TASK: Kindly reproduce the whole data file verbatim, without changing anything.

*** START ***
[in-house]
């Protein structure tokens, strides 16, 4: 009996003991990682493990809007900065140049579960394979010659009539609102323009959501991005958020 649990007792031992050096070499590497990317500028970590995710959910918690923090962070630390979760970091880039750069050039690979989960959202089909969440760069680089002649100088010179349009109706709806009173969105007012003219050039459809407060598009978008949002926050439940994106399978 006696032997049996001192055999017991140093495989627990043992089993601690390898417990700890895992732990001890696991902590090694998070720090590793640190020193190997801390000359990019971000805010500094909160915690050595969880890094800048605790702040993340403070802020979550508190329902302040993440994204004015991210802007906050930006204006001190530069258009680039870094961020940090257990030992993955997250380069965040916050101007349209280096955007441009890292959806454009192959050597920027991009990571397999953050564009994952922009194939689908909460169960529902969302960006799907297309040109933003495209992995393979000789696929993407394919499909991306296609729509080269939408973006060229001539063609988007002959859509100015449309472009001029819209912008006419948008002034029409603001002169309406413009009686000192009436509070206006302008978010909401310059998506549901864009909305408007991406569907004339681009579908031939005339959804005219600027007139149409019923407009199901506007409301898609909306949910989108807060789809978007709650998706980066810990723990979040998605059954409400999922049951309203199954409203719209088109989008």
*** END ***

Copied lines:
[in-house]
């Protein structure tokens, strides 16, 4: 009996003991990682493990809007900065140049579960394979010659009539609102323009959501991005958020 649990007792031992050096070499590497990317500028970590995710959910918690923090962070630390979760970091880039750069050039690979989960959202089909969440760069680089002649100088010179349009109706709806009173969105007012003219050039459809407060598009978008949002926050439940994106399978 006696032997049996001192055999017991140093495989627990043992089993601690390898417990700890895992732990001890696991902590090694998070720090590793640190020193190997801390000359990019971000805010500094909160915690050595969880890094800048605790702040993340403070802020979550508190329902302040993440994204004015991210802007906050930006204006001190530069258009680039870094961020940090257990030992993955997250380069965040916050101007349209280096955007441009890292959806454009192959050597920027991009990571397999953050564009994952922009194939689908909460169960529902969302960006799907297309040109933003495209992995393979000789696929993407394919499909991306296609729509080269939408973006060229001539063609988007002959859509100015449309472009001029819209912008006419948008002034029409603001002169309406413009009686000192009436509070206006302008978010909401310059998506549901864009909305408007991406569907004339681009579908031939005339959804005219600027007139149409019923407009199901506007409301898609909306949910989108807060789809978007709650998706980066810990723990979040998605059954409400999922049951309203199954409203719209088109989008």